What about the tale of the hitchhiking old man who is picked up around Nizwa, when lo and behold, the driver of the vehicle discovers that the man has the legs of a donkey?!

Well, ask around about the driver from the tale, and you'll find out he was a fellow from Jebel Akdhar that all too often sampled his own home grown wine;).

Friends of an old friend (not my friends, lol, let me make that clear) told her that they had a similiar experience in the Interior. They were driving home late one night and were waved down by the most beautiful Omani woman they had ever seen. She was wearing an old style of dress and spoke in an old way and they being guys, immediately stopped to help her inside.

Only after driving a few miles did they realize, she had the legs of a goat.

"Were you drinking?" my friend asked them, eyebrows raised.

"No," they told her.

She thought for a minute. "Were you on drugs then?"

"Well...." they relented, admitting they'd been high on hasheesh. "But it really happened! We really stopped to let this woman in and drove with her a ways! It was a Jinn."

"Uh huh."

"Really, it was a Jinn."

IF THEY REALLY DID stop and pick up the Jinn-Goat Girl, I amuse myself picturing three high-out-of-their-minds Omani guys driving back from Nizwa spotting a helpless "girl" on the side of the road, and cramming a bemused goat into the backseat of their car, and trying to coyly sneak their arms around the cud-chewing kid until the drugs wore off enough that the hooves of the 'jinn girl' began to manifest. A bad 'trip' in more ways than one;XD

What about the Witch-man from Bahla who sits atop the mountain and casts curses and hexes on the travellers that pass through the valley that was once his land? Story goes that the road was built through his property. Many a man and innocent perished under his accursed gaze as they tried to make their way through the valley.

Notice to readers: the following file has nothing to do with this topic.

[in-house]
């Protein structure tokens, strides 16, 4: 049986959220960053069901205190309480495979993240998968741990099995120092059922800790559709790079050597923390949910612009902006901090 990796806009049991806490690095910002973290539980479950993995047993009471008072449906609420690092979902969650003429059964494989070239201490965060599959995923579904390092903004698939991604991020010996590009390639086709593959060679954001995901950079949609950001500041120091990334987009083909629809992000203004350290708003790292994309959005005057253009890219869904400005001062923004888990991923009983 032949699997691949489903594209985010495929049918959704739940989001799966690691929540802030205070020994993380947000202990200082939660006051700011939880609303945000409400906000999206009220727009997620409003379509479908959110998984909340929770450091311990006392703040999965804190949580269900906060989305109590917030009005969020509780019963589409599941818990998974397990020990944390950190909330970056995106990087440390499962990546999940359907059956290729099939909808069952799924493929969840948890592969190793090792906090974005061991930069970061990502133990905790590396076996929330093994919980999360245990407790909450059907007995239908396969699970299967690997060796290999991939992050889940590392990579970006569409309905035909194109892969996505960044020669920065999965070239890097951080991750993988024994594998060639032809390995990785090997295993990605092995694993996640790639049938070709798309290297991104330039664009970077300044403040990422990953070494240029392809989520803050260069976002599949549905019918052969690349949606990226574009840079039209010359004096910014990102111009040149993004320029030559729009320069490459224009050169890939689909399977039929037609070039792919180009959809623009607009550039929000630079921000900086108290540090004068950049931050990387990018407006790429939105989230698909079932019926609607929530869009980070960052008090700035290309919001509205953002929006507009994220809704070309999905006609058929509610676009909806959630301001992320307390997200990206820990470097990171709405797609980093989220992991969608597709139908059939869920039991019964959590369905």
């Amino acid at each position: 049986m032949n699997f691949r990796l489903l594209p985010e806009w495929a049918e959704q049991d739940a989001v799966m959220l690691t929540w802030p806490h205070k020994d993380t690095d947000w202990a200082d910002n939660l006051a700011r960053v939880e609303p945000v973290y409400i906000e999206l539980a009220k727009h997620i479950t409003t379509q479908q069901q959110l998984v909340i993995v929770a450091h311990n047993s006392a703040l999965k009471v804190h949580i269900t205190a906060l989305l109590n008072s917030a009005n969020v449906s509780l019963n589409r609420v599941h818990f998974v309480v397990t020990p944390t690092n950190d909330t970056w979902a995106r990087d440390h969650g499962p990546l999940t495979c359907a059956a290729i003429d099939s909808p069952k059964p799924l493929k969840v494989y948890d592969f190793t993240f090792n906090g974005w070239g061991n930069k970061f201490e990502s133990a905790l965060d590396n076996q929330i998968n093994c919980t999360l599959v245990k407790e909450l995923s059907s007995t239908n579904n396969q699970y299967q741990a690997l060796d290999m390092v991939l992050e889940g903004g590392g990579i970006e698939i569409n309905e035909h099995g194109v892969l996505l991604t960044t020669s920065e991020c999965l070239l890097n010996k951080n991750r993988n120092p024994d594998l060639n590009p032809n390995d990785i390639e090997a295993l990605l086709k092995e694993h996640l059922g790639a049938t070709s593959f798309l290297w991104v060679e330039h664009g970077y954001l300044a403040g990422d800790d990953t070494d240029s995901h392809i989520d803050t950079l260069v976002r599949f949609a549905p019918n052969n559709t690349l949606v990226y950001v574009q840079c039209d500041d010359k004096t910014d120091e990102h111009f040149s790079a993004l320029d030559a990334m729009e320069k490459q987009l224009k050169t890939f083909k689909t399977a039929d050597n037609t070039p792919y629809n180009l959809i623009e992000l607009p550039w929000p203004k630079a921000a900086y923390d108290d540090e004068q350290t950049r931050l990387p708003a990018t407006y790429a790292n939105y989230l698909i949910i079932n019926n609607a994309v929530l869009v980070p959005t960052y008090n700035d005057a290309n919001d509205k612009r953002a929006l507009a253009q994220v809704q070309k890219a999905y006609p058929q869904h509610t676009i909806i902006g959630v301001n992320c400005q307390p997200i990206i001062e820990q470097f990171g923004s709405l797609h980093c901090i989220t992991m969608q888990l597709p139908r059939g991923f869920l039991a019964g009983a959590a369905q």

Truth is? That man doesn't OWN any lands. He doesn't know any spells. He's a Shepherd. What he does for a living is accompany sheep and goats while they graze, and the valley is perfect for them to nibble and eat as they must. He found that from the mountain top he can watch his whole flock easily.

What about the deaths?

At the bottom of the valley is a road with a dangerously sharp curve. It is the curve in the road that causes the men driving vehicles that are driving too fast to meet their eventual doom a day or two early, not an old man above keeping his eye on some sheep and a gaggle of goats;)

What about the chained tree in Bahla's souq? I heard a tourist guide telling visitors that the locals built a wall around it because anyone who ventures under it is turned into a cow.

Honestly, when I heard that, I was like, I am going to climb me a wall!

But no folks, that is not true, though there is ACTUALLY a curse to Bahla's chained tree. For real this time.

Way before Islam came to Oman the pagan folk in Bahla used to offer sacrifices under the Bahla souq tree. Some of them were blood sacrifices. The practice continued way after the advent of Islam in Oman, well into the 1960s. Witches (who were later charged as con-men and women by the ROP for blackmailing gullible folk) convinced people that if the tree were killed it would let the evil of some of the bad wishes people had made while giving their sacrifices out so folk would not burn or cut the tree down (as some of them already had tried to do). [It is a dense type of wood and does not burn quickly or easily and is hard to chop] and so it was chained to keep the spirits in.

The more religious (and intelligent Bahla citizens) eventually made a move to stop superstitious people from offering blood sacrifices under the tree, and erected a wall around it, and it exists in that state to this day.

That story IS true about there being a chained and walled wicked tree in Bahla that was once the altar of the willayat's witches. Just not the cow part of the curse.;)

Nadia has written about Salalah citizens throwing gold into the sea for wishes, and the rumour about Sultan Qaboos having a ring that helps him control a Jinn/Genie, on the Dhofari Gucci blog.

Dear readers residing in Oman: what other wondrous tales have you been told or been telling?;)